It’s always fun to cheer for your favorite team. So for kiteboarders, when Zack Marks took on three high-tech sailboats, we couldn’t help but cheer him on. And boy did he make us proud.
Congrats on schooling the fleet. How did you get involved in the project?
Zack Marks: Thanks! The whole project was always Pat Rynne’s idea. Pat is a great sailor, kiter and scholar. I’ve known him through sailing and we’ve raced against each other in kite regattas. He was trying to get myself, and Jon Modica to come be a part of the project. Trying to find a time and place that worked for everyone was tricky. Luckily the scheduling worked out and I was able to participate. Pat had also played with the idea of shooting it in Key West during Key West Race Week. That would allow us to have the foiling GC-32 race with us too. But it didn’t work out so we just did it in Miami.
Were the other sailors surprised at how fast you were compared to them?
I’m not sure what the other sailors’ expectations were going into the race. I know that Jonny Goldsberry knew the potential of a foiling kiteboard. He has plenty of friends that race kites and he is also from the San Francisco Bay area. I think in general there is a lot of ignorance about the performance of kites and foils. I’m not trying to be negative, I’m just saying that in general, sailors don’t actually understand how efficient a kite and foilboard can be. I think lots of sailors are aware that kites are fast, but they are not aware of how great the upwind and downwind angles are.
Tell us a little about where you did the race, the conditions, and the racing format.
We did the race on Biscayne Bay in Miami. The wind was southeast at around 12-14 knots. The basic plan was to do a few one-lap windward leeward races. Then we would do a few reaching races. Just a beam reach out to a mark, gybe, and then come back. We completed two windward leeward races in great wind. Then the M32’s chase boat bumped into the M32. They had some damage and had to head back to shore. Unfortunately the wind was slowly dying the entire time also. We did do one reaching race but the other boats were seriously underpowered. It was probably only about 6-8 knots. The new foil kites by Ozone have amazing range so I still had enough power to make it. But since there was not much wind, we didn’t use any of that footage.
What kite gear were you using? What’s a set up like that cost?
I was using a 12 meter Ozone Chrono with 25 meter lines. I had an Alex Aguera foil board, a Taaroa Sword foil, Dakine Fusion harness and Patagonia wetsuit. I got my 12 meter Chrono used for $1600, complete. I got the Aguera board used for $1075. The Sword foil was new for $2500. Throw in maybe $250 for the harness and wetsuit. So that’s $5425 total. I think if you wanted all of this gear brand new you would add about $1500 to that total. For kiters it might seem like a lot of money, but coming from sailboat racing, that’s fairly cheap. Taking the plunge and spending the money is the hardest part. But once you do, you’re hooked.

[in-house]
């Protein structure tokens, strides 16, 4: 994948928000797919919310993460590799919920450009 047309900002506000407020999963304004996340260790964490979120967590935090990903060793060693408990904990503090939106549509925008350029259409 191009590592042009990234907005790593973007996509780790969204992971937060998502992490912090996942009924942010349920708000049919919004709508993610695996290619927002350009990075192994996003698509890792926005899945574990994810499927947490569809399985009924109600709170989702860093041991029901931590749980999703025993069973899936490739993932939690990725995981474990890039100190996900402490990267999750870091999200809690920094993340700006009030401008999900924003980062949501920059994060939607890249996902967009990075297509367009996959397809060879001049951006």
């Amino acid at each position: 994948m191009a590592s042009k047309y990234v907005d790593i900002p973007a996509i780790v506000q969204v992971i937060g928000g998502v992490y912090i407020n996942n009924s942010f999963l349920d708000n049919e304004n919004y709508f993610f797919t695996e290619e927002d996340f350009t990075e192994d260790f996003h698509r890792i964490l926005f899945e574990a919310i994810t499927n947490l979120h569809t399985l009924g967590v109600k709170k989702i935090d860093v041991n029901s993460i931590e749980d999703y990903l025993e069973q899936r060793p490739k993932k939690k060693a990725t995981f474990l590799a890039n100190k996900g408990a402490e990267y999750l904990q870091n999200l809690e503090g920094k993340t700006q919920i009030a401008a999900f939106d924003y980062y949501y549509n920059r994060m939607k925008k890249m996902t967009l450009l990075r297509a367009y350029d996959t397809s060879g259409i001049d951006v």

The Hydrofoil Marstrom 32 was the closest in the fleet. Were they even close? What’s that boat worth?
The M32 was the closest, but it doesn’t foil. It’s just a fast catamaran. I knew that they would be fairly fast because I had done the Around Jamestown Record earlier in the year and the M32 bested me by 30 seconds. But in Miami they were not really that close. They were about a minute behind on a race that lasted only 6-7 minutes. I actually fell on the first race because I hit a plastic bag in the water. I was in the water and took the plastic bag off my foil, then once I got going again I still had enough space to throw in a tack and cross them. I thought they might be really fast on a straight beam reach, but unfortunately they went in and the wind was also dying, so we never got to see.
I’m not sure what the cost of that boat is, but it is definitely more than I make in a year. Or two years. Or three years…
Was it just the conditions or would you beat them all the time?
I do think that all of those boats have a sweet spot where they would be very fast. However, I think a foiling kiteboard would still beat all of those boats if there were at least 5-6 knots of wind. We have better low-end and better high-end. We can always have the optimum amount of power because we can swap out our kites. We also are not fighting the leverage of a mast.
Think you could beat an America’s Cup boat?
If the course was very short then it might be possible to beat an AC 72. The foiling tacks and gybes on a kite are so quick, taking only about two seconds. Changing direction on a 72-foot boat is no fast task, so I think they would lose on boat-handling alone. But if it was a longer course I think the AC 72 would win. They have a lot more downwind speed than we do. I’m not sure how comparable they are to us upwind, but I’m sure they are fast. There is only one way to find out though. Pat wants to do another video where we go to Bermuda and challenge Oracle in a few races. I don’t think that their 72 is operational anymore, but we could still race against the foiling AC45s.
Anything else to add?
I’m trying to think if there was anything that I missed. It was a really fun day on the water and I’m glad that Pat asked me to come down. I want to see more people get into kite foiling. I’ve seen lots of people have their love of water and kiting reinvigorated because foiling is so different and fun.
Zack Marks is the Assistant Sailing Coach at Eckerd College.
This original story appeared in the Summer issue of Kitesurfing Magazine. Be sure to check out rest of the free digital Kitesurfing Magazine edition.